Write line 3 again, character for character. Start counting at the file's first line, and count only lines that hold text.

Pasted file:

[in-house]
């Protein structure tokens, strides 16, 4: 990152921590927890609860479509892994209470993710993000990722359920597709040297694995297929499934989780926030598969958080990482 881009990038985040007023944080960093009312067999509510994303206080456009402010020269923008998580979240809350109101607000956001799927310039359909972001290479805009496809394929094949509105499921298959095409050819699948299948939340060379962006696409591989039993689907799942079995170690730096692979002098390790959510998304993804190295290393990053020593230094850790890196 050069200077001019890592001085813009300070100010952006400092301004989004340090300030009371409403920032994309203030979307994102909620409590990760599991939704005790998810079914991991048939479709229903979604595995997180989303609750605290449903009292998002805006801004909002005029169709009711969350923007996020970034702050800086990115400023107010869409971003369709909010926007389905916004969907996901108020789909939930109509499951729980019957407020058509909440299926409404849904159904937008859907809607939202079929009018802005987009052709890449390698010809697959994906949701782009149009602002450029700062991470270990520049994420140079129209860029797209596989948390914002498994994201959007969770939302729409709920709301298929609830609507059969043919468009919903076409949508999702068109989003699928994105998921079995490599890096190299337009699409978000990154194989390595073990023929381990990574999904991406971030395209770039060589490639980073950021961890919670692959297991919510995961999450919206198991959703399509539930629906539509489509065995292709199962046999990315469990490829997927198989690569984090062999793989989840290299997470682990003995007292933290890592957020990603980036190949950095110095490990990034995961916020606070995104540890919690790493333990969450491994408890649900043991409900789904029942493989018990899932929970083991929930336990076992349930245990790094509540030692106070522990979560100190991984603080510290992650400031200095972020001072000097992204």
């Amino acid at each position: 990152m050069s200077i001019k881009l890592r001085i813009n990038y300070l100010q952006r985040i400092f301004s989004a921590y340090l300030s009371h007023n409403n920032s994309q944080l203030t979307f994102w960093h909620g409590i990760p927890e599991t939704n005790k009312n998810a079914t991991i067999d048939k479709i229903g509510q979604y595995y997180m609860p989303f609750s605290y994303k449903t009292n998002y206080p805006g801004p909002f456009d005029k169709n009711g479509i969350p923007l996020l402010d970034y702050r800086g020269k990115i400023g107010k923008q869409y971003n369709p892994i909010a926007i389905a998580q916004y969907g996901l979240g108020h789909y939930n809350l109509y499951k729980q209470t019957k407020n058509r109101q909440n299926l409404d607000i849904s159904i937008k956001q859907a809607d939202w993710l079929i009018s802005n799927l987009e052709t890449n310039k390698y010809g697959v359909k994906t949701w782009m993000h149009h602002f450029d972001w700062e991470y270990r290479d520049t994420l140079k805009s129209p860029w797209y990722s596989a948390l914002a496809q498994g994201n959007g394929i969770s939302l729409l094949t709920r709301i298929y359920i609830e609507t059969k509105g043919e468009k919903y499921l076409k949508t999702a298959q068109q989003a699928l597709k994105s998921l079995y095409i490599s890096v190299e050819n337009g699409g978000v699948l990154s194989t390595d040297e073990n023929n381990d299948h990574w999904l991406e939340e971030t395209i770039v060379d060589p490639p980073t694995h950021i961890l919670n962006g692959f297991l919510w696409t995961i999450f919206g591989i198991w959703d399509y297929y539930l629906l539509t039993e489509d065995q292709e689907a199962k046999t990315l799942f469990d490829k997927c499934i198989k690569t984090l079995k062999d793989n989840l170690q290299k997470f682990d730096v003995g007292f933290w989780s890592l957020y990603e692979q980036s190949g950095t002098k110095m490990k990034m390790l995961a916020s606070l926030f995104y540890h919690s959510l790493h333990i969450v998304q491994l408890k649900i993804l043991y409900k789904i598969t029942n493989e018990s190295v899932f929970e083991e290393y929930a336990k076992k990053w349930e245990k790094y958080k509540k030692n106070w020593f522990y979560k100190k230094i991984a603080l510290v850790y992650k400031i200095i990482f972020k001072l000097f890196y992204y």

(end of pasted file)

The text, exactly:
């Amino acid at each position: 990152m050069s200077i001019k881009l890592r001085i813009n990038y300070l100010q952006r985040i400092f301004s989004a921590y340090l300030s009371h007023n409403n920032s994309q944080l203030t979307f994102w960093h909620g409590i990760p927890e599991t939704n005790k009312n998810a079914t991991i067999d048939k479709i229903g509510q979604y595995y997180m609860p989303f609750s605290y994303k449903t009292n998002y206080p805006g801004p909002f456009d005029k169709n009711g479509i969350p923007l996020l402010d970034y702050r800086g020269k990115i400023g107010k923008q869409y971003n369709p892994i909010a926007i389905a998580q916004y969907g996901l979240g108020h789909y939930n809350l109509y499951k729980q209470t019957k407020n058509r109101q909440n299926l409404d607000i849904s159904i937008k956001q859907a809607d939202w993710l079929i009018s802005n799927l987009e052709t890449n310039k390698y010809g697959v359909k994906t949701w782009m993000h149009h602002f450029d972001w700062e991470y270990r290479d520049t994420l140079k805009s129209p860029w797209y990722s596989a948390l914002a496809q498994g994201n959007g394929i969770s939302l729409l094949t709920r709301i298929y359920i609830e609507t059969k509105g043919e468009k919903y499921l076409k949508t999702a298959q068109q989003a699928l597709k994105s998921l079995y095409i490599s890096v190299e050819n337009g699409g978000v699948l990154s194989t390595d040297e073990n023929n381990d299948h990574w999904l991406e939340e971030t395209i770039v060379d060589p490639p980073t694995h950021i961890l919670n962006g692959f297991l919510w696409t995961i999450f919206g591989i198991w959703d399509y297929y539930l629906l539509t039993e489509d065995q292709e689907a199962k046999t990315l799942f469990d490829k997927c499934i198989k690569t984090l079995k062999d793989n989840l170690q290299k997470f682990d730096v003995g007292f933290w989780s890592l957020y990603e692979q980036s190949g950095t002098k110095m490990k990034m390790l995961a916020s606070l926030f995104y540890h919690s959510l790493h333990i969450v998304q491994l408890k649900i993804l043991y409900k789904i598969t029942n493989e018990s190295v899932f929970e083991e290393y929930a336990k076992k990053w349930e245990k790094y958080k509540k030692n106070w020593f522990y979560k100190k230094i991984a603080l510290v850790y992650k400031i200095i990482f972020k001072l000097f890196y992204y």